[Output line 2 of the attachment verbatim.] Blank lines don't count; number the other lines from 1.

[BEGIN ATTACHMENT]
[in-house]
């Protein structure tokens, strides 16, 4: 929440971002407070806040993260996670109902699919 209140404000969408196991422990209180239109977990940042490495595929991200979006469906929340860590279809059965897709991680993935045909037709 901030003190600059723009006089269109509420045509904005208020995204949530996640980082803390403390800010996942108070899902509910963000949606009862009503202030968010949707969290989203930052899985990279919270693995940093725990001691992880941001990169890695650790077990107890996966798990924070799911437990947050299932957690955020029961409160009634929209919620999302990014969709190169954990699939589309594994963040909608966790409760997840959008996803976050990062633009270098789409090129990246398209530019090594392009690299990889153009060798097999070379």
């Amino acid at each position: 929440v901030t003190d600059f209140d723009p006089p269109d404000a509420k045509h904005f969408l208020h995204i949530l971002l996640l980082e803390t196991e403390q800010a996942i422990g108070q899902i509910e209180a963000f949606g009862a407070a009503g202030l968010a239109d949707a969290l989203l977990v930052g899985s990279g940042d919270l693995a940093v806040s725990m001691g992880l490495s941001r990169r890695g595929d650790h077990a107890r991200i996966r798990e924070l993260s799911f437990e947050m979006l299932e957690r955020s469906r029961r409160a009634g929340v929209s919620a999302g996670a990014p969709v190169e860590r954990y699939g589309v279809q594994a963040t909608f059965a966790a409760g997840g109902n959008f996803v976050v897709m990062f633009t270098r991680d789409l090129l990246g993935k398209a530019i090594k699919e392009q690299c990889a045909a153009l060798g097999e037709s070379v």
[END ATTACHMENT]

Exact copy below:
């Protein structure tokens, strides 16, 4: 929440971002407070806040993260996670109902699919 209140404000969408196991422990209180239109977990940042490495595929991200979006469906929340860590279809059965897709991680993935045909037709 901030003190600059723009006089269109509420045509904005208020995204949530996640980082803390403390800010996942108070899902509910963000949606009862009503202030968010949707969290989203930052899985990279919270693995940093725990001691992880941001990169890695650790077990107890996966798990924070799911437990947050299932957690955020029961409160009634929209919620999302990014969709190169954990699939589309594994963040909608966790409760997840959008996803976050990062633009270098789409090129990246398209530019090594392009690299990889153009060798097999070379």